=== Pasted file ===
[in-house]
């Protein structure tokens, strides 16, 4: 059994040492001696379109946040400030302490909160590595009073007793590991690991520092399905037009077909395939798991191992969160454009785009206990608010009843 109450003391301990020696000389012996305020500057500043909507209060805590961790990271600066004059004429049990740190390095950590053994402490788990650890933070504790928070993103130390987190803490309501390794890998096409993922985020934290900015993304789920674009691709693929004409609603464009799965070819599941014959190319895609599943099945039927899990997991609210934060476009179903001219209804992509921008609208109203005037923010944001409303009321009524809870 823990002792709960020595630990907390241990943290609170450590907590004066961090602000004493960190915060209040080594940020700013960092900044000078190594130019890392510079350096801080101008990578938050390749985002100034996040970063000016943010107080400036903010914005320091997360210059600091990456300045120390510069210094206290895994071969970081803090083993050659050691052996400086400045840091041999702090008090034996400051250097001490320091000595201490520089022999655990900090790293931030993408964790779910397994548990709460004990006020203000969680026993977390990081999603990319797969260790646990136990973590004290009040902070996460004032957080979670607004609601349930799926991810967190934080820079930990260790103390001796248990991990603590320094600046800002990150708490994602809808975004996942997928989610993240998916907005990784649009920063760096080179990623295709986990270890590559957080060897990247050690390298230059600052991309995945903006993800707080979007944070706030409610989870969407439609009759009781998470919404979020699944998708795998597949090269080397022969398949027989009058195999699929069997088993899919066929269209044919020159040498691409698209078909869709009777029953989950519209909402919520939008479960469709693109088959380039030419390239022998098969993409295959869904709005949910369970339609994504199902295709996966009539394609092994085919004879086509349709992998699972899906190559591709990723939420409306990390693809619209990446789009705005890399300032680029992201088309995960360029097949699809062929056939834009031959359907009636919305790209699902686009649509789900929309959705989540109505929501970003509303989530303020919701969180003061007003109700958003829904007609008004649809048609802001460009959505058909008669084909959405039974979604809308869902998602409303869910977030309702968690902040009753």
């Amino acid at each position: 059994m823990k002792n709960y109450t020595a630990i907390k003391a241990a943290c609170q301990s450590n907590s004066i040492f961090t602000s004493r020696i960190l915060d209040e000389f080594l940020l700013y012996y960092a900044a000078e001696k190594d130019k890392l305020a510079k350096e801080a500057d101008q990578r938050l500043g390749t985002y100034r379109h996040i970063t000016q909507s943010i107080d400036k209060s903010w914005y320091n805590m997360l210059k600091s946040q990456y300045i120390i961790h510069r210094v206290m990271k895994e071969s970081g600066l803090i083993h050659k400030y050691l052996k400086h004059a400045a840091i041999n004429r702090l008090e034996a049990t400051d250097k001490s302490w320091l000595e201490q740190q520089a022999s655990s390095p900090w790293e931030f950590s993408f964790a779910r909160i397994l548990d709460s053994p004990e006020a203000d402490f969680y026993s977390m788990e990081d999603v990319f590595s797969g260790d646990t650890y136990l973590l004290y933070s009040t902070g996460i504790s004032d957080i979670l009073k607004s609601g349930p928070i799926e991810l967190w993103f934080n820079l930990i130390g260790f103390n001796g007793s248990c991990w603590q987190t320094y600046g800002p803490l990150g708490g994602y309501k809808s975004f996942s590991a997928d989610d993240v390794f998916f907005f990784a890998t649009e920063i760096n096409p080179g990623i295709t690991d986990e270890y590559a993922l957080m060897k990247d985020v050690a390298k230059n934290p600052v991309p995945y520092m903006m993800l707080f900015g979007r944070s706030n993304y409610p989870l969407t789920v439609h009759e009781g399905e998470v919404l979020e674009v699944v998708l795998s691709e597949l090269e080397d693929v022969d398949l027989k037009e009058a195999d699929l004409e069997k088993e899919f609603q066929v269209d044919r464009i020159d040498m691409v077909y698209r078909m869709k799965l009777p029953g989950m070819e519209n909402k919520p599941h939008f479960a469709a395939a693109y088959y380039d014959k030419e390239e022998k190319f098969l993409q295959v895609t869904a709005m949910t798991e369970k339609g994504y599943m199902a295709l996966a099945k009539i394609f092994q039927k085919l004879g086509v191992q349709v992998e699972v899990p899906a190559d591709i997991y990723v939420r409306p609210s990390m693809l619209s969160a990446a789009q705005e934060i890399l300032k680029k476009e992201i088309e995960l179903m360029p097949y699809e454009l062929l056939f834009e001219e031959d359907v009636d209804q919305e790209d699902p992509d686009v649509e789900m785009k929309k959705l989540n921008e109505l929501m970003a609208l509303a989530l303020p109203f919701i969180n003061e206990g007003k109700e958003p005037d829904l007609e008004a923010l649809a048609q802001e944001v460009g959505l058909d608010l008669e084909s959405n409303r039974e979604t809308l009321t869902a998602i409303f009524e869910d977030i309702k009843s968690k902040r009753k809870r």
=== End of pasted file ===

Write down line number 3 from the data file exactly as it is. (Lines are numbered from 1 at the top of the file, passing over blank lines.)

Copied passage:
């Amino acid at each position: 059994m823990k002792n709960y109450t020595a630990i907390k003391a241990a943290c609170q301990s450590n907590s004066i040492f961090t602000s004493r020696i960190l915060d209040e000389f080594l940020l700013y012996y960092a900044a000078e001696k190594d130019k890392l305020a510079k350096e801080a500057d101008q990578r938050l500043g390749t985002y100034r379109h996040i970063t000016q909507s943010i107080d400036k209060s903010w914005y320091n805590m997360l210059k600091s946040q990456y300045i120390i961790h510069r210094v206290m990271k895994e071969s970081g600066l803090i083993h050659k400030y050691l052996k400086h004059a400045a840091i041999n004429r702090l008090e034996a049990t400051d250097k001490s302490w320091l000595e201490q740190q520089a022999s655990s390095p900090w790293e931030f950590s993408f964790a779910r909160i397994l548990d709460s053994p004990e006020a203000d402490f969680y026993s977390m788990e990081d999603v990319f590595s797969g260790d646990t650890y136990l973590l004290y933070s009040t902070g996460i504790s004032d957080i979670l009073k607004s609601g349930p928070i799926e991810l967190w993103f934080n820079l930990i130390g260790f103390n001796g007793s248990c991990w603590q987190t320094y600046g800002p803490l990150g708490g994602y309501k809808s975004f996942s590991a997928d989610d993240v390794f998916f907005f990784a890998t649009e920063i760096n096409p080179g990623i295709t690991d986990e270890y590559a993922l957080m060897k990247d985020v050690a390298k230059n934290p600052v991309p995945y520092m903006m993800l707080f900015g979007r944070s706030n993304y409610p989870l969407t789920v439609h009759e009781g399905e998470v919404l979020e674009v699944v998708l795998s691709e597949l090269e080397d693929v022969d398949l027989k037009e009058a195999d699929l004409e069997k088993e899919f609603q066929v269209d044919r464009i020159d040498m691409v077909y698209r078909m869709k799965l009777p029953g989950m070819e519209n909402k919520p599941h939008f479960a469709a395939a693109y088959y380039d014959k030419e390239e022998k190319f098969l993409q295959v895609t869904a709005m949910t798991e369970k339609g994504y599943m199902a295709l996966a099945k009539i394609f092994q039927k085919l004879g086509v191992q349709v992998e699972v899990p899906a190559d591709i997991y990723v939420r409306p609210s990390m693809l619209s969160a990446a789009q705005e934060i890399l300032k680029k476009e992201i088309e995960l179903m360029p097949y699809e454009l062929l056939f834009e001219e031959d359907v009636d209804q919305e790209d699902p992509d686009v649509e789900m785009k929309k959705l989540n921008e109505l929501m970003a609208l509303a989530l303020p109203f919701i969180n003061e206990g007003k109700e958003p005037d829904l007609e008004a923010l649809a048609q802001e944001v460009g959505l058909d608010l008669e084909s959405n409303r039974e979604t809308l009321t869902a998602i409303f009524e869910d977030i309702k009843s968690k902040r009753k809870r």